IN THE just concluded (and greatly unnecessary) tri series in Sri Lanka, predicting the results was fraught with more uncertainty than operating a slot machine, such was the nature of the pitches on which some incredibly inept cricket was played. New Zealand never made the final despite thumping India by 200 odd runs in the first game while India made the final despite registering their worst ODI loss in history (in terms of balls remaining). The volatility of the proceedings was too much even for a game that is full of (sorry, cliché counters) glorious uncertainties.
Something similar was happening in England where conditions can do a volte-face quicker than a misquoted politician. Pakistan lost the first test against Australia embarrassingly and then bounced back to level the series. An almost identical story arc repeated in the series against England, where they lost the first two tests (a worse loss in the second than in the first, after many thought it was not possible to plunge to a newer low for them), then brilliantly won the third, raising the prospects for another leveled series as the show moved to Lord’s. And what a venue they chose to make the hydra headed monster of match fixing returns. The darkest clouds over the stadium that were making the ball swing prodigiously appeared pale in comparison to the specter that hung of Hansiegate all over again.
Match fixing revelations and allegations have put many matches under a cloud now (case in point, Pakistan vs. Australia at Sydney which even Ricky Ponting suspects was not above board) and suddenly all the volatility we had been celebrating (admit it, Pakistan’s win in the 3rd Test was quite dramatic) seems just rigged thrills. Like in the financial markets, so in sport – we ideally would like predictability but secretly crave volatility. And in both cases, rigging can snuff the basic reason volatility is required – course correction.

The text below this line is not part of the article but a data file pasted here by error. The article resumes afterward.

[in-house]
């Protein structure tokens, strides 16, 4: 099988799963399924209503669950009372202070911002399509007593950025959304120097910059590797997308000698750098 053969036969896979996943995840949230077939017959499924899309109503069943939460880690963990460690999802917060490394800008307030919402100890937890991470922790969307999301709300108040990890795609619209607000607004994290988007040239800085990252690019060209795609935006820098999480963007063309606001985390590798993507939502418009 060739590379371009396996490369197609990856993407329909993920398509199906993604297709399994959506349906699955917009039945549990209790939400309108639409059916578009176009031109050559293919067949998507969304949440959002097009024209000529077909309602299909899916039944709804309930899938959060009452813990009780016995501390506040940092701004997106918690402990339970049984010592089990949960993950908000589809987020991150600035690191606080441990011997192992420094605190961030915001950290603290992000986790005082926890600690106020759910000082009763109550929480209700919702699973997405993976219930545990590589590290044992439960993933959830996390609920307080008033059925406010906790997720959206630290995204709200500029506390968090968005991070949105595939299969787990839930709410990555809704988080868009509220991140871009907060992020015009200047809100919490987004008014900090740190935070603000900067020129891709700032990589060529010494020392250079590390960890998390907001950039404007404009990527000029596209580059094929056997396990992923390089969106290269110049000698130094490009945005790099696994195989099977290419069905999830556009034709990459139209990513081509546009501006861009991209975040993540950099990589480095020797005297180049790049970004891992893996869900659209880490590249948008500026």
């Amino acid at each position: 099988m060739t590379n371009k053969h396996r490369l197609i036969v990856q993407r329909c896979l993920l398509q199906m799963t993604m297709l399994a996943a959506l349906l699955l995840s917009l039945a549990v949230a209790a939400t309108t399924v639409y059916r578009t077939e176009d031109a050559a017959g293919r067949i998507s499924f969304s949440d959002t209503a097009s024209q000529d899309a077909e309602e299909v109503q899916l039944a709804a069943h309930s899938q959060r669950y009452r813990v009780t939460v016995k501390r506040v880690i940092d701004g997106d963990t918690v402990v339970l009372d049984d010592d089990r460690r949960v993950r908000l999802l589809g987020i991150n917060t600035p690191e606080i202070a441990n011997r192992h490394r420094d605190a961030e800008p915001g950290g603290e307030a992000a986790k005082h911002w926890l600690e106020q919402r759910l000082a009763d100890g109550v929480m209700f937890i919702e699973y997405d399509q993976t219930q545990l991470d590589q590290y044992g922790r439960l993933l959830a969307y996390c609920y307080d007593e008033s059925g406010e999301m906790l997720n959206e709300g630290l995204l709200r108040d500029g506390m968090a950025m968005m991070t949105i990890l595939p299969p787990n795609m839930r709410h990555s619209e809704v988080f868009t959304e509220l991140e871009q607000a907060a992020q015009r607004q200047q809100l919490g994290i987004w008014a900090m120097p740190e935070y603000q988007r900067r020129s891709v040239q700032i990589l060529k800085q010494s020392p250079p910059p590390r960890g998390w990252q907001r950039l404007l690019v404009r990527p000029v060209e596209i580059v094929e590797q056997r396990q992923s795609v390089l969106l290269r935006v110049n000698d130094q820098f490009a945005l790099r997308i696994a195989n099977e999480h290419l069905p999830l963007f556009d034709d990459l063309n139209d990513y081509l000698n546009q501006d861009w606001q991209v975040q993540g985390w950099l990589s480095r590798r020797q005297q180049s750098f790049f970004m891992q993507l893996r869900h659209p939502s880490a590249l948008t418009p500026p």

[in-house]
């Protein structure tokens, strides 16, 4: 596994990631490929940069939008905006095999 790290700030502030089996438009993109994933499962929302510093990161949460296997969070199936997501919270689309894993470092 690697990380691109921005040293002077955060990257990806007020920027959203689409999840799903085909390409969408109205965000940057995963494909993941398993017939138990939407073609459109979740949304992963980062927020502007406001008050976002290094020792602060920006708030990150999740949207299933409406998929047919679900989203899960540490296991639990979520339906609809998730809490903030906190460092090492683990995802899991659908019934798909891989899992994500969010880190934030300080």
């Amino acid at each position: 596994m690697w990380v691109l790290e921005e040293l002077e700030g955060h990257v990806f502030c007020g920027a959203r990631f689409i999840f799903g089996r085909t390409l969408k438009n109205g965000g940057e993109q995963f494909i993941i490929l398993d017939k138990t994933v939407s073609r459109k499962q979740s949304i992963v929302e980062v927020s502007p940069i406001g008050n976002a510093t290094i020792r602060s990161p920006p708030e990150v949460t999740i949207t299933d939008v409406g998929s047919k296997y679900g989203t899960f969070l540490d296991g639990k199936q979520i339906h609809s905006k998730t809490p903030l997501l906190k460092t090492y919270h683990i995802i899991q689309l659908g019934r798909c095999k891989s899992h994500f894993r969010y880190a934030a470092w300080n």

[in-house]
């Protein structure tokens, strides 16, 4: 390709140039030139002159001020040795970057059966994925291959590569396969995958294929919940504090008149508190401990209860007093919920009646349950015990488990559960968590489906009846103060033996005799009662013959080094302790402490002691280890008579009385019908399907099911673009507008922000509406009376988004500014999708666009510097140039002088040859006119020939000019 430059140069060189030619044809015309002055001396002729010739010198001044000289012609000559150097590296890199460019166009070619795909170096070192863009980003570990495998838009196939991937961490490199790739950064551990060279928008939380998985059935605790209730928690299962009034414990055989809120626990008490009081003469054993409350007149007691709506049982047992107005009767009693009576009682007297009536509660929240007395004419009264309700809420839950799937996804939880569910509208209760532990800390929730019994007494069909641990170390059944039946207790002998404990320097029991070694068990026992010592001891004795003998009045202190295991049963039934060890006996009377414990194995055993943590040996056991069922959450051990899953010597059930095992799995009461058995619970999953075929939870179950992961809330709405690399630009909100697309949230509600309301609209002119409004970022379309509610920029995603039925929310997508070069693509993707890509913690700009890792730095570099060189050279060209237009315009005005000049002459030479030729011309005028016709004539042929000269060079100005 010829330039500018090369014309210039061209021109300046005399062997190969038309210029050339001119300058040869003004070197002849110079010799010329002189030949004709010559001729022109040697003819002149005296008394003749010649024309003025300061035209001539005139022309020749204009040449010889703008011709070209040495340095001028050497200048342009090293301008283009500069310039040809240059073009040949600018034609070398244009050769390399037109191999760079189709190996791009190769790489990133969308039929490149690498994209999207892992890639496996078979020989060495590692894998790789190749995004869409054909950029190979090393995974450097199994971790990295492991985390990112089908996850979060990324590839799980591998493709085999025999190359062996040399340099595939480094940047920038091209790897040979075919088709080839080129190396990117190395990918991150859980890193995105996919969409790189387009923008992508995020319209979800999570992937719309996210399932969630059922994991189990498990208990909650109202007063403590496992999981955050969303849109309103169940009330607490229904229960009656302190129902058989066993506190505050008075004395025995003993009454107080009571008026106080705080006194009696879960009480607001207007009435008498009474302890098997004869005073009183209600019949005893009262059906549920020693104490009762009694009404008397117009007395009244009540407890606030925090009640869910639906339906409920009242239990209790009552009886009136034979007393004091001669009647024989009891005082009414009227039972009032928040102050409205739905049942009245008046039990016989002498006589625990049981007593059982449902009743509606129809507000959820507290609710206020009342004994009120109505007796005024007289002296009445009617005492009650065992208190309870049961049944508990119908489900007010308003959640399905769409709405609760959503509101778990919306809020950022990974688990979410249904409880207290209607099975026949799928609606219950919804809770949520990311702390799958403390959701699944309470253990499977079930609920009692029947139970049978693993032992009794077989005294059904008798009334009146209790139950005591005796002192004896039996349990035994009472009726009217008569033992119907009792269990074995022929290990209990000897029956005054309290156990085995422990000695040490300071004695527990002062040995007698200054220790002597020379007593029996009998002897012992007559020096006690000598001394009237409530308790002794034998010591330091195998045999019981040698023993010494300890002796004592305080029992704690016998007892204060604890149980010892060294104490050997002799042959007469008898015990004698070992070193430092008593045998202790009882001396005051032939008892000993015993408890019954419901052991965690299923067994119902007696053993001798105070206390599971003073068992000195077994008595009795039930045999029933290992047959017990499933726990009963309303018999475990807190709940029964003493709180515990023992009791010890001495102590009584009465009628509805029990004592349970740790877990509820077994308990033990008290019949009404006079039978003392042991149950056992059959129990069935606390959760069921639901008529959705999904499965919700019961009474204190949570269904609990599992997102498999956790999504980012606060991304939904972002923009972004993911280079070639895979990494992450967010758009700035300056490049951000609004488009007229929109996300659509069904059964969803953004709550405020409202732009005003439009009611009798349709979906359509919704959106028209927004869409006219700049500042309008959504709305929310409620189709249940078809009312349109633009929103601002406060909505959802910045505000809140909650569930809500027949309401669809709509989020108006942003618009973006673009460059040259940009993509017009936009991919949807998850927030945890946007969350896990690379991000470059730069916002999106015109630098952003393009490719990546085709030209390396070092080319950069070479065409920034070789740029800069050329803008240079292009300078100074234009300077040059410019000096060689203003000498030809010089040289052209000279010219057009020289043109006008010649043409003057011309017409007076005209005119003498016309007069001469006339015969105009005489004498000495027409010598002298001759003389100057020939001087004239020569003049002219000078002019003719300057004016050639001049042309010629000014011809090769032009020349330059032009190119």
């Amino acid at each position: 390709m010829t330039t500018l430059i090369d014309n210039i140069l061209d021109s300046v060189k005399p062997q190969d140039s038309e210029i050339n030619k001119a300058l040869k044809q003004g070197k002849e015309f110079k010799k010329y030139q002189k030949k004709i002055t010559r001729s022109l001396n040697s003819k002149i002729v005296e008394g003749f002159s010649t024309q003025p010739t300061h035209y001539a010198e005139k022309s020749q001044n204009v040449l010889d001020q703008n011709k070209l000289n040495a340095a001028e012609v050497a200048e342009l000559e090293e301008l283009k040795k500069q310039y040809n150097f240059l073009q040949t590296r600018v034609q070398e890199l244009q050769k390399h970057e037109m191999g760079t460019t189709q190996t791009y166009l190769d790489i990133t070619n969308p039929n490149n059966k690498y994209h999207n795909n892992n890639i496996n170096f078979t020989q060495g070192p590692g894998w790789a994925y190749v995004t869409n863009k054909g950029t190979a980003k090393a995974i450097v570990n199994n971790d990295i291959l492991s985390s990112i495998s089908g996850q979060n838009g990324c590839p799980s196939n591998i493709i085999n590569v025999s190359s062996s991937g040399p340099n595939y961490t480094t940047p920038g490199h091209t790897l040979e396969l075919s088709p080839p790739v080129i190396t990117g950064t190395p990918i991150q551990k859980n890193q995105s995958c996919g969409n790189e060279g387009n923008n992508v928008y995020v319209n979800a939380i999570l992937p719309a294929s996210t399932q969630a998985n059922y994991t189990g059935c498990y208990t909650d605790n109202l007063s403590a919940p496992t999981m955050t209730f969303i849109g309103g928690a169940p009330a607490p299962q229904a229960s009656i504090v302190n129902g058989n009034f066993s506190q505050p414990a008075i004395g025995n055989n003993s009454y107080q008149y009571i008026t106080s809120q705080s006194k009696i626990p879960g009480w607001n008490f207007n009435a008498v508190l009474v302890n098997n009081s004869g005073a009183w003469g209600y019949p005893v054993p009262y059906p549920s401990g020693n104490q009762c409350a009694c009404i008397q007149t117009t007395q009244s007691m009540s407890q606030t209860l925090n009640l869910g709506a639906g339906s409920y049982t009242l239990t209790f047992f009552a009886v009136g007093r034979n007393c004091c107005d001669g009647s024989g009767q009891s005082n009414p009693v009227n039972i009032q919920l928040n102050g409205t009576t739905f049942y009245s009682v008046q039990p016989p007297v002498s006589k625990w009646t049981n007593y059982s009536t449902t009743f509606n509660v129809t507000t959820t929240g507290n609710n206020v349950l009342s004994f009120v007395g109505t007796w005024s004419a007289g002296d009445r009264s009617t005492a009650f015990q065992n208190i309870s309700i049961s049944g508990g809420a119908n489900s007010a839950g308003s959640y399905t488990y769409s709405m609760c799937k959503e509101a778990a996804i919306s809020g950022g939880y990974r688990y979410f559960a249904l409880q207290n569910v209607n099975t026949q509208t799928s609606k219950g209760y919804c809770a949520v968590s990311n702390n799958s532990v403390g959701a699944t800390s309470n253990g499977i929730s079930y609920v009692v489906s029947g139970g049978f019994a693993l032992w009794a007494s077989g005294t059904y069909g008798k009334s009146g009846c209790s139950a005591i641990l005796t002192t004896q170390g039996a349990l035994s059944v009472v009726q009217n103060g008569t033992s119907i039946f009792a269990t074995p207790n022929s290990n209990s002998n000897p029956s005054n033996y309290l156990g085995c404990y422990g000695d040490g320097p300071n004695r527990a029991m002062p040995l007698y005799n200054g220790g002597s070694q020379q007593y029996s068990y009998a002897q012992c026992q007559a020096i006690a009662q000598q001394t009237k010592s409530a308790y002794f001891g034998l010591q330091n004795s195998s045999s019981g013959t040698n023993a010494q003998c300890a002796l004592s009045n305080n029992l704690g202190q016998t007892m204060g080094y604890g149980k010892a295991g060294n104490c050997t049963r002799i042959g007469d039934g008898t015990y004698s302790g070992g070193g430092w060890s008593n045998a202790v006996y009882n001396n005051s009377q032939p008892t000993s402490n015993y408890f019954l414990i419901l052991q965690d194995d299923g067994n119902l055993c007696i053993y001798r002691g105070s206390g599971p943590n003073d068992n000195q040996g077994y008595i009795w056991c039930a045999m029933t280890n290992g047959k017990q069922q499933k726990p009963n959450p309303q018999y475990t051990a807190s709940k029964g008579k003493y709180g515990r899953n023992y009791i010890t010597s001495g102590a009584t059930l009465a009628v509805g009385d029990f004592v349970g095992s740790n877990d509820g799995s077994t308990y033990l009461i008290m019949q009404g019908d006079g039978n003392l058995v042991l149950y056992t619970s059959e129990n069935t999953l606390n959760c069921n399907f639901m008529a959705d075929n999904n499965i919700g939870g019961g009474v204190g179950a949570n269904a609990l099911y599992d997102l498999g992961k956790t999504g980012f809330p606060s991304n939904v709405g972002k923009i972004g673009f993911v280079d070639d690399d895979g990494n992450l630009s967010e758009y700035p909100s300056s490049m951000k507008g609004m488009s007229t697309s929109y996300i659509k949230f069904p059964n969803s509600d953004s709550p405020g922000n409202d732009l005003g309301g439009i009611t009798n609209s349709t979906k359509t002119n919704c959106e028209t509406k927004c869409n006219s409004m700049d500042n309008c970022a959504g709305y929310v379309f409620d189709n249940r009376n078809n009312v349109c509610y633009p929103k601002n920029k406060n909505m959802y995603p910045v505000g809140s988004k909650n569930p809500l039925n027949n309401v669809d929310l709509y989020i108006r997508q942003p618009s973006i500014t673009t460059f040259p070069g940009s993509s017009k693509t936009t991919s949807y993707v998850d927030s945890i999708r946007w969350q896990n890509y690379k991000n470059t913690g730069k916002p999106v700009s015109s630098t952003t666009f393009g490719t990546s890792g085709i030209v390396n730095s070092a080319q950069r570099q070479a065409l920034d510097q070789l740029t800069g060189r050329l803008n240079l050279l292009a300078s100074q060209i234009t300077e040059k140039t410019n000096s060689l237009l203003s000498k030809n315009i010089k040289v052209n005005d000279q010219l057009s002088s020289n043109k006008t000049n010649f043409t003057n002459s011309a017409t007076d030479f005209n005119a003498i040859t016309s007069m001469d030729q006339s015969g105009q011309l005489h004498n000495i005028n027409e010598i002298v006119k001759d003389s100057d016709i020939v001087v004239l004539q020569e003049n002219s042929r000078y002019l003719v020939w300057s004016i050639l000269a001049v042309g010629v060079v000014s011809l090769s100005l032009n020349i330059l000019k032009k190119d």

Perhaps the importance and spectacular impact of the bowler was highlighted in mostly bowler dominated Tests in England. India got a wake up call about its World Cup preparations after those ODIs in Sri Lanka. Until, some Pound Sterling notes showed up in the Pakistani players’ dressing room at Lord’s. There are a million doubts to be cleared and a thousand questions to be answered yet to get to the real picture about the latest bout of ‘spot fixing’ but it has once again made volatility the scapegoat. It reminds you of what The Joker says to Harvey Dent in ‘The Dark Knight’: You know what I’ve noticed? Nobody panics when things go “according to plan.” Even if the plan is horrifying! …nobody panics, because it’s all “part of the plan.” But when I say that one little old mayor will die, well then everyone loses their minds! Introduce a little anarchy. Upset the established order, and everything becomes chaos
The cricket world seems to have nothing ‘going to plan’ right now and the panic and the chaos is quite evident. It is time we made our peace with volatility, on the trading desk as well as the cricket pitch.